Scientists Accidentally Find a 'Very Exciting' Unique Exoplanet Has More Water Than Earth

Scientists have accidentally discovered details about a "very exciting" planet orbiting a nearby star system, which is thought to contain more water than Earth.

The scientific interest in the planet, known as Nu2 Lupi d, was sparked after researchers spotted it using the European Space Agency's Cheops satellite.

It orbits a sun-like star around 50 light years away from us that is visible with the naked eye, has a mild atmospheric temperature and appears to contain a large amount of water.

Researchers already knew that the planet was there because previous studies of the star, called Nu2 Lupi, showed that it had three planets orbiting it called b, c, and d.

They were initially discovered by the European Southern Observatory in Chile in 2019 and follow-up observations confirmed that Nu2 Lupi is one of only three naked-eye stars that have more than one planet orbiting them.

Such stars are of "great importance" because researchers can use them to understand how planets form in the first place, Laetitia Delrez, a researcher at the University of Liege in Belgium who was part of the team involved in the recent observations of Nu2 Lupi d, said in a statement.

Delrez and the team had initially set out to observe only planets b and c around Nu2 Lupi, but were amazed when they accidentally detected the transit of planet d as well, according to a press release.

Planets can be detected orbiting other stars because of a process known as transit photometry, in which scientists peer at a star to detect any dips in brightness. These dips suggest a planet has come between the telescope and the star as the planet orbits around it.

Using Cheops, researchers determined that planet d has a radius 2.5 times bigger than Earth's and goes around its star once every 107 days or so. It also has a mass around 8.8 times that of Earth's, and in our solar system would orbit somewhere between Mercury and Venus.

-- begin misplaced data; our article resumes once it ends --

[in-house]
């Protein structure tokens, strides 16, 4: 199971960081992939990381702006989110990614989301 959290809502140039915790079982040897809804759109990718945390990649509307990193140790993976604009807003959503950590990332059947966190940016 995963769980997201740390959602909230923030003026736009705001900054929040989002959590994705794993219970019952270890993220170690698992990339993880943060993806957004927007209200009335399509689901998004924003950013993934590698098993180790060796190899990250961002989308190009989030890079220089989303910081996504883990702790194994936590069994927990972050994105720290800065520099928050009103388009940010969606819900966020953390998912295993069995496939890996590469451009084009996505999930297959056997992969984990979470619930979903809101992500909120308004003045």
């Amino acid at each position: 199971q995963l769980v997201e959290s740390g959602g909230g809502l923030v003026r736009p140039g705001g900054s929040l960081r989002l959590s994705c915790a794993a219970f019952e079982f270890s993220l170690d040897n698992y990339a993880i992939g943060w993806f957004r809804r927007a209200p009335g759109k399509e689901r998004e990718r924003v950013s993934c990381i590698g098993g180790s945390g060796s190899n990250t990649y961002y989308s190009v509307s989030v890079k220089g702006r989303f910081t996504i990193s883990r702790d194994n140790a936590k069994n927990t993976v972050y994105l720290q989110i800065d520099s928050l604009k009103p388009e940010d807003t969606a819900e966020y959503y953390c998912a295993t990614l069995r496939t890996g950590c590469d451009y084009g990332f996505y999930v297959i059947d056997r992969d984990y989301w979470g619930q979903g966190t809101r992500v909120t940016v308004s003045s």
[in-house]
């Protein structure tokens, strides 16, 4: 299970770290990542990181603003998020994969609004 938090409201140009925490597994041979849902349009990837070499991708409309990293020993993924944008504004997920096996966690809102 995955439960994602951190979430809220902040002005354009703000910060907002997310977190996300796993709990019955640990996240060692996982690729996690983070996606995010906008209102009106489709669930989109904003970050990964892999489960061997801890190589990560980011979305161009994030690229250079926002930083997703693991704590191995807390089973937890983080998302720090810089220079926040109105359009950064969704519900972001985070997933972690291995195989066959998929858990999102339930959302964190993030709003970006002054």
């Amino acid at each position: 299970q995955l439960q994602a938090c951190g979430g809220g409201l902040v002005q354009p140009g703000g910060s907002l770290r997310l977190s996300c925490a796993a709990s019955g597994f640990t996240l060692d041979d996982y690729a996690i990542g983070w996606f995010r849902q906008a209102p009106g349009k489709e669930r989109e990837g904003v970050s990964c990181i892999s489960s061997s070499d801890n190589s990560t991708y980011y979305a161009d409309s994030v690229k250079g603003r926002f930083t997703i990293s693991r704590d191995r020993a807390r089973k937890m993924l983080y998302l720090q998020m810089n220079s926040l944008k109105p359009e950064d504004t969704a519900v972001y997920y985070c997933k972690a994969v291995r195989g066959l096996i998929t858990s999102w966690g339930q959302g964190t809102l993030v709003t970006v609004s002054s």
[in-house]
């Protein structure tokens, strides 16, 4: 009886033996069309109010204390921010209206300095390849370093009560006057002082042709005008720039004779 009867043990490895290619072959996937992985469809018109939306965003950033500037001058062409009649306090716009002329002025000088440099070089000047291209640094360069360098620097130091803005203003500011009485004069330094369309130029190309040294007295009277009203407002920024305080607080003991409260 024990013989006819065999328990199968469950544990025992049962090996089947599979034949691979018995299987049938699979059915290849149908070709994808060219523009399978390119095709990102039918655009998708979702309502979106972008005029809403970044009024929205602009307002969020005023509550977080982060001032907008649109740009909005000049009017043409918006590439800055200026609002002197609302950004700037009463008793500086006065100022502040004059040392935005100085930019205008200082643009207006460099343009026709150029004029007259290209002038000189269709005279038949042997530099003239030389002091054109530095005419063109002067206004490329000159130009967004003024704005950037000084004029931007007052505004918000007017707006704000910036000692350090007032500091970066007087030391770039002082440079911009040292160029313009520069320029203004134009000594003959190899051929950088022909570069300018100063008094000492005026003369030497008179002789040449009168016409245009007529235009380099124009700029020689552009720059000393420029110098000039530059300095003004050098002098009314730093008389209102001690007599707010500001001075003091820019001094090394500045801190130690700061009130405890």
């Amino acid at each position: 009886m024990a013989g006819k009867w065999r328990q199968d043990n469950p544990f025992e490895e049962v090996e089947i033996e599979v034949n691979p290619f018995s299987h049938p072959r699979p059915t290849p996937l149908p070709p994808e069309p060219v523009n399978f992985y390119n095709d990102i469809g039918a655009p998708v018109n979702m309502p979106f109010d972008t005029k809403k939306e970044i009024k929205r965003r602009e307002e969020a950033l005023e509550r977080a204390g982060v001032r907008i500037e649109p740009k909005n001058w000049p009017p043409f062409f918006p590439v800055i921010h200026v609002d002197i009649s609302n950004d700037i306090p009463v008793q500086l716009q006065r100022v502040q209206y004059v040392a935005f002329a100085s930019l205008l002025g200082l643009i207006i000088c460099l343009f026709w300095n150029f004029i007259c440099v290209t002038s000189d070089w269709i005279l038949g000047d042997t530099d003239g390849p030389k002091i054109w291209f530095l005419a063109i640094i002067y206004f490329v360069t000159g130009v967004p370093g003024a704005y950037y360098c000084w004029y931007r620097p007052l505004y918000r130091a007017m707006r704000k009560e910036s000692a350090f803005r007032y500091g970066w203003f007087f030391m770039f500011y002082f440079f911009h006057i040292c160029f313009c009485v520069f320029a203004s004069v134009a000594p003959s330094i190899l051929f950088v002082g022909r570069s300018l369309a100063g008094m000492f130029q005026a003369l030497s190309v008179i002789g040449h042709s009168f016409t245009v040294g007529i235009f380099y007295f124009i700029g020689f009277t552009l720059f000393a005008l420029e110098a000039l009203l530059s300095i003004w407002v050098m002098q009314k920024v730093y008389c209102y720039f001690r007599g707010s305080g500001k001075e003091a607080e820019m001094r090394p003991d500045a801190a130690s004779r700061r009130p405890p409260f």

Planet d also seems to have more water than Earth does. But scientists think it will be in the form of either high-pressure ice or hot water vapor.

Neither planet d nor planets c or b would be habitable, according to Enric Pallé, a co-author of the research and a researcher at the Instituto de Astrofísica de Canarias (IAC) astrophysics center in Spain.

However, he said in an IAC press release that "their diversity makes the system very exciting and a great future perspective to show how these bodies formed and how they have changed with time."

Mahmoudreza Oshagh, another co-author and IAC researcher, said: "Combined with its bright parent star, its long orbital period and its ideal situation for follow-up, this means that planet d is very exciting: it is an exceptional object, with no known equivalent, and it will certainly be a fundamental object for future studies."

Meanwhile, planet b is thought to be mainly rocky while planet c is also thought to be watery.

The research, titled "Transit detection of the long-period volatile-rich super-Earth Nu2 Lupi d with CHEOPS" was published in the journal Nature Astronomy on June 28.

It states the Nu2 Lupi system is a good place for researchers to test planet evolution models because of the diversity of its orbiting planets.

Planet in space
A stock image shows an artist's impression of an exoplanet seen silhouetted by the light of a star. Nu2 Lupi d is in a star system around 50 light years away from Earth. titoOnz/Getty